Proposed Amendments to Chapter 15 of the Bankruptcy Code
On August 20, 2018, the National Bankruptcy Conference (the "NBC"), a voluntary, nonpartisan, not-for-profit organization composed of approximately 60 of the nation's leading bankruptcy judges, professors, and practitioners, submitted a letter (the "Letter") to representatives of the House Subcommittee on Regulatory Reform and the House Committee on the Judiciary that proposed certain technical and substantive amendments to chapter 15 of the Bankruptcy Code. Chapter 15, which is patterned on the 1997 UNCITRAL Model Law on Cross-Border Insolvency (the "Model Law"), was enacted in 2005 and establishes procedures governing cross-border bankruptcy and insolvency proceedings. To date, the Model Law has been enacted by the U.S. and more than 40 countries and overseas territories.
In August 2019, the International Committee of the American College of Bankruptcy (the "ACB") issued its own report (the "ACB Report") responding to the NBC proposals.
The Proposed NBC Amendments
A more detailed discussion of the amendments proposed by the NBC, most of which are not controversial, can be accessed here. The following is a summary of the proposals in the Letter that are controversial:
Abstention and Dismissal. Section 305 of the Bankruptcy Code provides that a foreign representative may seek dismissal or suspension of a recognized foreign proceeding if "the purposes of chapter 15 . . . would be best served by" dismissal or suspension. The Letter proposes that "there should be a clear statutory basis for the dismissal of cases involving debtors whose center of main interests [("COMI")] is outside of the United States when those cases either conflict with the purposes of chapter 15 or involve a debtor or assets over which the court does not have effective control." The Letter accordingly recommends that, to prevent abusive and otherwise inappropriate chapter 15 filings, section 305 be revised to authorize a foreign representative to seek dismissal or suspension of a recognized foreign proceeding on the additional basis that "the debtor's center of main interests is not the United States and the court cannot exercise effective control over either the debtor or the debtor's material assets."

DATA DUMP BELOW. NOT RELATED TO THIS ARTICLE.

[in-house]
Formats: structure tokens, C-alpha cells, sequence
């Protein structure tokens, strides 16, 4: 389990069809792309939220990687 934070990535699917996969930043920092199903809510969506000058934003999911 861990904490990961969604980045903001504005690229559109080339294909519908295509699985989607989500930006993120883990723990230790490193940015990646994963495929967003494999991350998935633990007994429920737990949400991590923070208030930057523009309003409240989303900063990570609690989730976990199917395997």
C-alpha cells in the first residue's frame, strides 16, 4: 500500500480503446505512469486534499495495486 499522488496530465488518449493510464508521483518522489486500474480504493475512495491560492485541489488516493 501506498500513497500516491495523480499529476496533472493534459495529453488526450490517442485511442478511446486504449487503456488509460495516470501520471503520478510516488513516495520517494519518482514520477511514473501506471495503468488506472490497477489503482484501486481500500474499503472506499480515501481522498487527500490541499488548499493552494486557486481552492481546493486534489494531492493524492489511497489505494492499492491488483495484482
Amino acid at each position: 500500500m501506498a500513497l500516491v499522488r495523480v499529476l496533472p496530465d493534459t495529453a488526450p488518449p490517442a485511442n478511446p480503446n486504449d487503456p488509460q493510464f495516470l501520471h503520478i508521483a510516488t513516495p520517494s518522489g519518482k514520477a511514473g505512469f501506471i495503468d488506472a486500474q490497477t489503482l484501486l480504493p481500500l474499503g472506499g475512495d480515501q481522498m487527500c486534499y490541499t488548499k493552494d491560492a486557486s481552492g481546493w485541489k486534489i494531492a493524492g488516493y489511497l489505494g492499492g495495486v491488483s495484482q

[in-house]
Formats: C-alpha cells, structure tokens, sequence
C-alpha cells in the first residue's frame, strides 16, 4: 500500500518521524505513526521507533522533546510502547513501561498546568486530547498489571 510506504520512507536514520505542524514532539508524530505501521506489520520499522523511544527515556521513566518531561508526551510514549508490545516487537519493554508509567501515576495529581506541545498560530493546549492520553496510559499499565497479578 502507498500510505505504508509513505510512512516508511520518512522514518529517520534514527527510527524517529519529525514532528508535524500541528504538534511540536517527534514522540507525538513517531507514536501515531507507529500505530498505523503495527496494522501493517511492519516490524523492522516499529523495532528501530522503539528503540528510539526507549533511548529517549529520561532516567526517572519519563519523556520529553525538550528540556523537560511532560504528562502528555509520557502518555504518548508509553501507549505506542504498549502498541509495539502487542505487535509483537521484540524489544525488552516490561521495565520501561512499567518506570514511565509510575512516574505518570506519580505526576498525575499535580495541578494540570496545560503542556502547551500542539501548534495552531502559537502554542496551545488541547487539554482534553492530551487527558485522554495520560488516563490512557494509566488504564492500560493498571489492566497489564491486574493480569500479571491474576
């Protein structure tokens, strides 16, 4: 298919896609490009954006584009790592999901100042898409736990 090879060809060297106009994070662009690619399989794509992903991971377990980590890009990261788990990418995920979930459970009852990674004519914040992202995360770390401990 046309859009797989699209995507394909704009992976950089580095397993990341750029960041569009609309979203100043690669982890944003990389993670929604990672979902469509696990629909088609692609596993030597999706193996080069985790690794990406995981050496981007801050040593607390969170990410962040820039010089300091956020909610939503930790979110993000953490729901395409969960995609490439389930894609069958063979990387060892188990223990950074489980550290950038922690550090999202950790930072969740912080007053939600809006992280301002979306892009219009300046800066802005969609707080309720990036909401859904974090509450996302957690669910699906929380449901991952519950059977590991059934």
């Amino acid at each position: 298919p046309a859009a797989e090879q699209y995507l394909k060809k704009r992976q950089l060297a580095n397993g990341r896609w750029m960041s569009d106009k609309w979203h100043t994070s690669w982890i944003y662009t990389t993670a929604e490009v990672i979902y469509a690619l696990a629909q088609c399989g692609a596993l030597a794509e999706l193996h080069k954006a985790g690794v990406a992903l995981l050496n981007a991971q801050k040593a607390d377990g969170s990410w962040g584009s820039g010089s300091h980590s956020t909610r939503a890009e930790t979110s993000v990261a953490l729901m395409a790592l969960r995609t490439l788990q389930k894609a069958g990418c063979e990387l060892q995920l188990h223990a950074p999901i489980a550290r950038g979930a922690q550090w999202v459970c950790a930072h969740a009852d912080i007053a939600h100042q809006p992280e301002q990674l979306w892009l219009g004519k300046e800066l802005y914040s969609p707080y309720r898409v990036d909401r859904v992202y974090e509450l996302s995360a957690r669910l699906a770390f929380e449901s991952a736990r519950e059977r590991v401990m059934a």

Date for Determining Center of Main Interests and Establishment. A growing number of courts have ruled that a foreign debtor's COMI or the existence of an "establishment" (necessary for recognition of a foreign nonmain proceeding) should be determined as of the date of the filing of its chapter 15 petition for recognition in the U.S., rather than the date upon which its foreign proceeding was commenced, as the U.S. Court of Appeals for the Second Circuit ruled in In re Fairfield Sentry Ltd., 714 F.3d 127 (2d Cir. 2013), and most other U.S. courts have held. The NBC takes the position that this is contrary to the Model Law and a recent revision to the Model Law's Guide to Enactment, both of which measure COMI and the existence of an establishment as of the date of the commencement of the foreign proceeding. The Letter accordingly recommends that sections 1502(a)(4) and (5) and 1517(b) be amended to provide that COMI or the existence of an "establishment" is to be determined as of the date of commencement of the debtor's foreign proceeding rather than the date on which a chapter 15 petition is filed. If adopted, such a change would likely impede the ability of foreign provisional liquidators to effectuate "COMI shifting" or "COMI migration."
Venue of Cases Commenced Under Other Chapters. The Letter recommends that section 1511 of the Bankruptcy Code and 28 U.S.C. § 1408 (specifying venue requirements for bankruptcy cases) be amended to provide that, upon recognition of a foreign proceeding under chapter 15, the foreign representative may commence an involuntary case under chapter 303 or a voluntary case under section 301 or 302 in the court presiding over the foreign debtor's chapter 15 case. These provisions do not currently specify the venue for filing such cases under other chapters of the Bankruptcy Code.